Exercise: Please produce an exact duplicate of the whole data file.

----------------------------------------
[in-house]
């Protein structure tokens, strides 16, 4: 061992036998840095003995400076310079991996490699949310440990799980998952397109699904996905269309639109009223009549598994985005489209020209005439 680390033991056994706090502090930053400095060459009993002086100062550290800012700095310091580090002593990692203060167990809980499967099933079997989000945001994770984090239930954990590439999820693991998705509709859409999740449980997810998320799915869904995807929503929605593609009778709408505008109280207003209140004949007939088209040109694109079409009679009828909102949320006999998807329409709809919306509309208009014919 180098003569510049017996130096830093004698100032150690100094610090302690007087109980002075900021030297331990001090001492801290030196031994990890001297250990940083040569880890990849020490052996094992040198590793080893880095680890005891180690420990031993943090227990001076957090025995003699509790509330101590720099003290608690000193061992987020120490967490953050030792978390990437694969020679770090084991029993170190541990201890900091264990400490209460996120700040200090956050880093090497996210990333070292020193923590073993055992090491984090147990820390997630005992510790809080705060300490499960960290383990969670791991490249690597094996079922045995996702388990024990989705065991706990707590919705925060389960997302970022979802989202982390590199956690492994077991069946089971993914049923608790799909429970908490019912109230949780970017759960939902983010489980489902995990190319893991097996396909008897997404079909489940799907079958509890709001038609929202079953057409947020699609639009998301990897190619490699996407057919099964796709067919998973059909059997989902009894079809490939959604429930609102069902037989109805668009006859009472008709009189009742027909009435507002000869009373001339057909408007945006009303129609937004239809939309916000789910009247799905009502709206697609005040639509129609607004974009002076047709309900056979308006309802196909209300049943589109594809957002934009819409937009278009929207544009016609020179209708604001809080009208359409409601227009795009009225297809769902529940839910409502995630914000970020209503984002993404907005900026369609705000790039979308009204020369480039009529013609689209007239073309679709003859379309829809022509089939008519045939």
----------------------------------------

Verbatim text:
[in-house]
């Protein structure tokens, strides 16, 4: 061992036998840095003995400076310079991996490699949310440990799980998952397109699904996905269309639109009223009549598994985005489209020209005439 680390033991056994706090502090930053400095060459009993002086100062550290800012700095310091580090002593990692203060167990809980499967099933079997989000945001994770984090239930954990590439999820693991998705509709859409999740449980997810998320799915869904995807929503929605593609009778709408505008109280207003209140004949007939088209040109694109079409009679009828909102949320006999998807329409709809919306509309208009014919 180098003569510049017996130096830093004698100032150690100094610090302690007087109980002075900021030297331990001090001492801290030196031994990890001297250990940083040569880890990849020490052996094992040198590793080893880095680890005891180690420990031993943090227990001076957090025995003699509790509330101590720099003290608690000193061992987020120490967490953050030792978390990437694969020679770090084991029993170190541990201890900091264990400490209460996120700040200090956050880093090497996210990333070292020193923590073993055992090491984090147990820390997630005992510790809080705060300490499960960290383990969670791991490249690597094996079922045995996702388990024990989705065991706990707590919705925060389960997302970022979802989202982390590199956690492994077991069946089971993914049923608790799909429970908490019912109230949780970017759960939902983010489980489902995990190319893991097996396909008897997404079909489940799907079958509890709001038609929202079953057409947020699609639009998301990897190619490699996407057919099964796709067919998973059909059997989902009894079809490939959604429930609102069902037989109805668009006859009472008709009189009742027909009435507002000869009373001339057909408007945006009303129609937004239809939309916000789910009247799905009502709206697609005040639509129609607004974009002076047709309900056979308006309802196909209300049943589109594809957002934009819409937009278009929207544009016609020179209708604001809080009208359409409601227009795009009225297809769902529940839910409502995630914000970020209503984002993404907005900026369609705000790039979308009204020369480039009529013609689209007239073309679709003859379309829809022509089939008519045939």